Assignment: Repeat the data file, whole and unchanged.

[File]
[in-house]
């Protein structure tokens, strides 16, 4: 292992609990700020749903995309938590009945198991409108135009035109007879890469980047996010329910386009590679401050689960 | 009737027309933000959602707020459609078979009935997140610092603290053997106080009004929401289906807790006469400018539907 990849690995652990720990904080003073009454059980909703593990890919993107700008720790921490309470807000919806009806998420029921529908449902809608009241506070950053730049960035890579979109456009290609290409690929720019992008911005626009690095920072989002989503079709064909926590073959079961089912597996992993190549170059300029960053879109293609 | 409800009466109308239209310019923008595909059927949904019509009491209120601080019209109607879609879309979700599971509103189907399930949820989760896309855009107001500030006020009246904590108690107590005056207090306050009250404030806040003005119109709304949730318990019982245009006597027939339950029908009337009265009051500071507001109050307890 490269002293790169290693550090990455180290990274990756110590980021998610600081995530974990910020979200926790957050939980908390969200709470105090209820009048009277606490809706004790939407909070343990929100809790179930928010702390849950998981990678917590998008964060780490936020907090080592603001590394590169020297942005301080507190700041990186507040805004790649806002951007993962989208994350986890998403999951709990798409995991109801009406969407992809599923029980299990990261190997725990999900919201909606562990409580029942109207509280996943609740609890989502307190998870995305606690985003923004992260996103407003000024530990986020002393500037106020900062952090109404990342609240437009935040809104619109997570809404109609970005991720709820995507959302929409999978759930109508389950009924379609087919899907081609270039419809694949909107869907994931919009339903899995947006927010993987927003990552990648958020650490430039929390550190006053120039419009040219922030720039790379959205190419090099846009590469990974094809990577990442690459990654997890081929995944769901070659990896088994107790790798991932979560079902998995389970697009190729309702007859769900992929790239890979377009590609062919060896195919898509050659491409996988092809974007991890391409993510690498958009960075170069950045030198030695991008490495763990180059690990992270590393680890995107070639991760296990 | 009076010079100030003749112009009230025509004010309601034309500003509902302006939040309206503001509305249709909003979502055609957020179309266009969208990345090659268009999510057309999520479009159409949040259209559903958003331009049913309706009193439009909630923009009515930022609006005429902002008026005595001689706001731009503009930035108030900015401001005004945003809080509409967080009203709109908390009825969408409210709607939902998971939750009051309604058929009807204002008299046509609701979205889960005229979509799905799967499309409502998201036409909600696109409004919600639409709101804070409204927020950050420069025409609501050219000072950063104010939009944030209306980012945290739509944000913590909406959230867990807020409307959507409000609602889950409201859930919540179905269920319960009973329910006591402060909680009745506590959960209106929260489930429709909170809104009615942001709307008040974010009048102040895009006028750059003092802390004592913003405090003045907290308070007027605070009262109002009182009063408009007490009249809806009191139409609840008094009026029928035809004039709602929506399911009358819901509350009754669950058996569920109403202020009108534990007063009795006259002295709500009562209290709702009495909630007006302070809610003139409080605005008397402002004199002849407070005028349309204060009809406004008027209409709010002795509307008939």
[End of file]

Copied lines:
[in-house]
């Protein structure tokens, strides 16, 4: 292992609990700020749903995309938590009945198991409108135009035109007879890469980047996010329910386009590679401050689960 | 009737027309933000959602707020459609078979009935997140610092603290053997106080009004929401289906807790006469400018539907 990849690995652990720990904080003073009454059980909703593990890919993107700008720790921490309470807000919806009806998420029921529908449902809608009241506070950053730049960035890579979109456009290609290409690929720019992008911005626009690095920072989002989503079709064909926590073959079961089912597996992993190549170059300029960053879109293609 | 409800009466109308239209310019923008595909059927949904019509009491209120601080019209109607879609879309979700599971509103189907399930949820989760896309855009107001500030006020009246904590108690107590005056207090306050009250404030806040003005119109709304949730318990019982245009006597027939339950029908009337009265009051500071507001109050307890 490269002293790169290693550090990455180290990274990756110590980021998610600081995530974990910020979200926790957050939980908390969200709470105090209820009048009277606490809706004790939407909070343990929100809790179930928010702390849950998981990678917590998008964060780490936020907090080592603001590394590169020297942005301080507190700041990186507040805004790649806002951007993962989208994350986890998403999951709990798409995991109801009406969407992809599923029980299990990261190997725990999900919201909606562990409580029942109207509280996943609740609890989502307190998870995305606690985003923004992260996103407003000024530990986020002393500037106020900062952090109404990342609240437009935040809104619109997570809404109609970005991720709820995507959302929409999978759930109508389950009924379609087919899907081609270039419809694949909107869907994931919009339903899995947006927010993987927003990552990648958020650490430039929390550190006053120039419009040219922030720039790379959205190419090099846009590469990974094809990577990442690459990654997890081929995944769901070659990896088994107790790798991932979560079902998995389970697009190729309702007859769900992929790239890979377009590609062919060896195919898509050659491409996988092809974007991890391409993510690498958009960075170069950045030198030695991008490495763990180059690990992270590393680890995107070639991760296990 | 009076010079100030003749112009009230025509004010309601034309500003509902302006939040309206503001509305249709909003979502055609957020179309266009969208990345090659268009999510057309999520479009159409949040259209559903958003331009049913309706009193439009909630923009009515930022609006005429902002008026005595001689706001731009503009930035108030900015401001005004945003809080509409967080009203709109908390009825969408409210709607939902998971939750009051309604058929009807204002008299046509609701979205889960005229979509799905799967499309409502998201036409909600696109409004919600639409709101804070409204927020950050420069025409609501050219000072950063104010939009944030209306980012945290739509944000913590909406959230867990807020409307959507409000609602889950409201859930919540179905269920319960009973329910006591402060909680009745506590959960209106929260489930429709909170809104009615942001709307008040974010009048102040895009006028750059003092802390004592913003405090003045907290308070007027605070009262109002009182009063408009007490009249809806009191139409609840008094009026029928035809004039709602929506399911009358819901509350009754669950058996569920109403202020009108534990007063009795006259002295709500009562209290709702009495909630007006302070809610003139409080605005008397402002004199002849407070005028349309204060009809406004008027209409709010002795509307008939």